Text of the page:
The Platform


“It is better that trials come to you in the beginning, and you find peace afterwards than for them to come to you at the end.” This African proverb aptly contextualises the core of building economic resilience, which can be summarised in simple terms like “anticipation, readiness, and early preparation.” At no time has this reality dawned on the African continent more than the present. Africa’s vulnerabilities are indeed shocking. Africa is heating up twice as fast as the rest of the globe, and with 20 countries already warming faster than the globe, this means that the safe threshold of 1.5℃ will be breached faster in Africa than in any other region. But climate change is only one red flag.

Throughout 2020 and 2021, the pandemic has wreaked havoc on the global system. This devastation, and the responses fostered by different countries, have served to expose Africa’s urgent need for resilient economies. Across the globe, different countries are offering multiple rounds of economic stimulus to spur growth. Cumulatively, it is estimated that around $12 trillion was issued in stimulus packages. This was affordable because this credit was accessible at interest rates as low as 0% in some cases.

However, the same convenience was not available for Africa, a continent whose needs were pegged at around $100 billion. This predicament highlights the low productivity of African economies that makes them high-risk for debt capital. The reality of minimal value addition, where the proportion of manufacturing value-added has stagnated at an average of just 10% of GDP since the 1970s, has come to hurt Africa in its time of need.

But what is economic productivity? Studies show that human capital is 15 times the value of natural capital, and 4 times the value of produced capital. A productive citizenry is therefore the bedrock of productive economies. How well public resources are invested to nurture such a population provides the best indicator of how productive our economies can be under changing climate. But we must first ask where these people are engaged right now.

Over 80% of Africans are engaged in the informal sector. This means that the story of Africa is incomplete without the informal sector. This sector is the chassis on which our economic engine thrives. It employs many people in the rural and urban areas and many of them depend on the agro-sector which employs over 60% of the population and leveraging this sector to create inclusive economic opportunities is our own fierce urgency of now. We urgently need to re-orientate our economies leveraging climate action solutions and the following tenets can set us on this path.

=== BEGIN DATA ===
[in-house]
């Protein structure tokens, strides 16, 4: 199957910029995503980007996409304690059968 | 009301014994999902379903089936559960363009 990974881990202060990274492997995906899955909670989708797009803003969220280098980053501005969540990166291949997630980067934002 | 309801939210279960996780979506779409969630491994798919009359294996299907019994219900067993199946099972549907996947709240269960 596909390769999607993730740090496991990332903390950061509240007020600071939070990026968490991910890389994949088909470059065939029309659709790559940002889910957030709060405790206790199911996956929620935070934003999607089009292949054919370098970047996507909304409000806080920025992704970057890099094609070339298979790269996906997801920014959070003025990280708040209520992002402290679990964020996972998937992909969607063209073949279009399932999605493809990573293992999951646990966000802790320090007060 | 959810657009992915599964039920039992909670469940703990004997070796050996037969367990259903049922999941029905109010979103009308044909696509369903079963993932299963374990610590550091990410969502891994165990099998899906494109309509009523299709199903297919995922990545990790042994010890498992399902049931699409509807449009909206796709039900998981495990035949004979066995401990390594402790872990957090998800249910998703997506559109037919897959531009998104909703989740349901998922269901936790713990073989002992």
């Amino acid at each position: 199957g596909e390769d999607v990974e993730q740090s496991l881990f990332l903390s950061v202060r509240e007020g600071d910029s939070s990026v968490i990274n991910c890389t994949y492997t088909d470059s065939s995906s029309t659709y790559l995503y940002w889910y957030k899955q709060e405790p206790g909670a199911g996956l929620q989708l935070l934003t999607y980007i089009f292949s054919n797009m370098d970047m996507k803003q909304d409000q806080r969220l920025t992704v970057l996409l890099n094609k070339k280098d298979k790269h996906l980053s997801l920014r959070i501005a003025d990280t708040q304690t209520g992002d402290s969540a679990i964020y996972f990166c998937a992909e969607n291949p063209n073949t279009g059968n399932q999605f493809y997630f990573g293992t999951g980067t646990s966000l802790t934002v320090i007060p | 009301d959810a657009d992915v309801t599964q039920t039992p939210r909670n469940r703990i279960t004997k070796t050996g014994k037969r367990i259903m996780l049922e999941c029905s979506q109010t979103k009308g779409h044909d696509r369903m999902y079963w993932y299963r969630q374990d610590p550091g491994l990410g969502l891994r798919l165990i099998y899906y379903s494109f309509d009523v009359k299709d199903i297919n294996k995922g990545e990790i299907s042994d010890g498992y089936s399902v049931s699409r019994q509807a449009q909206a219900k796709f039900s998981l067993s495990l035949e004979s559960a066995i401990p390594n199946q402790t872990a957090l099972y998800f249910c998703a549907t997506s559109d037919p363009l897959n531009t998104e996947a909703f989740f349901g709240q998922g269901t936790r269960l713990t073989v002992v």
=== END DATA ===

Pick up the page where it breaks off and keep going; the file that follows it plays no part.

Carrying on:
First, we must prioritise growing the economy, not distributing its proceeds. Africa’s budgetary expenditure continues to rise, but in recurrent expenditure, not in areas that can catalyse more opportunities. Just to give an example in the climate action area, it is estimated that Africa already spends up to 20% of its total adaptation needs annually, which amounts to $3 billion. But the big problem is that this money goes into social expenditure. The urgent need is to ensure these expenditures go into climate investment areas that directly empower citizens to establish enterprises that deliver competitive solutions to the continent’s challenges while offering a return in economic and financial dividends in addition to the traditional social benefits. Cooperatives incentivised to offer loans to enable these informal traders to access such effective climate action solutions will go a long way in preserving capital and catalysing income growth among this critical population whose impact over time is inclusive economic growth and competitiveness from the bottom up that includes most of the population.

Second, youth skills retooling. Over 60% of Africa’s population is young and up to 80% of these youth find work in the informal sector. How these youth can be tapped to become drivers of economic competitiveness is critical. Skills retooling is critical. Through innovative volunteerism, we are structurally guiding and inspiring young people of different backgrounds to turn their passions into profits and retool their skills in developing and decentralising climate action solutions that address on-demand areas among communities.

Third, targeted policy incentives, especially fiscal policies play a significant role in shifting market behaviour and investments from one area to another. Targeted fiscal incentives will go a long way in shifting both the consumer market as well as entrepreneurs in the informal sector towards climate action solutions such as solar dryers and in the agro-sector specifically in consuming organic foods to create markets in these areas of Africa’s strength.

What is clear is that policy incentive will accomplish very little if they fall on passionless, purposeless citizens. The bedrock of resilient and productive economies is a population that devises competitive solutions that turn challenges into opportunities.

We must know that economic readiness in responding optimally to emergencies is not a knee-jerk reaction, but a process of build-up and readiness over many years. As more emergencies continue to pile on the continent in the future, the only way we will find a reason to smile is if we orchestrate a paradigm shift towards building climate-resilient productive competitive economies that work for all.

The views expressed in this article are those of the authors alone and do not necessarily reflect those of any institutions with which the authors are associated.

Dr. Richard Munang is a multiple award-winning environment and development policy thought leader and climate change and sustainable development expert. Richard is also author of 'Making Africa Work Through the Power of Innovative Volunteerism' in 2018.

Robert Mgendi works with the Africa Climate Change Programme.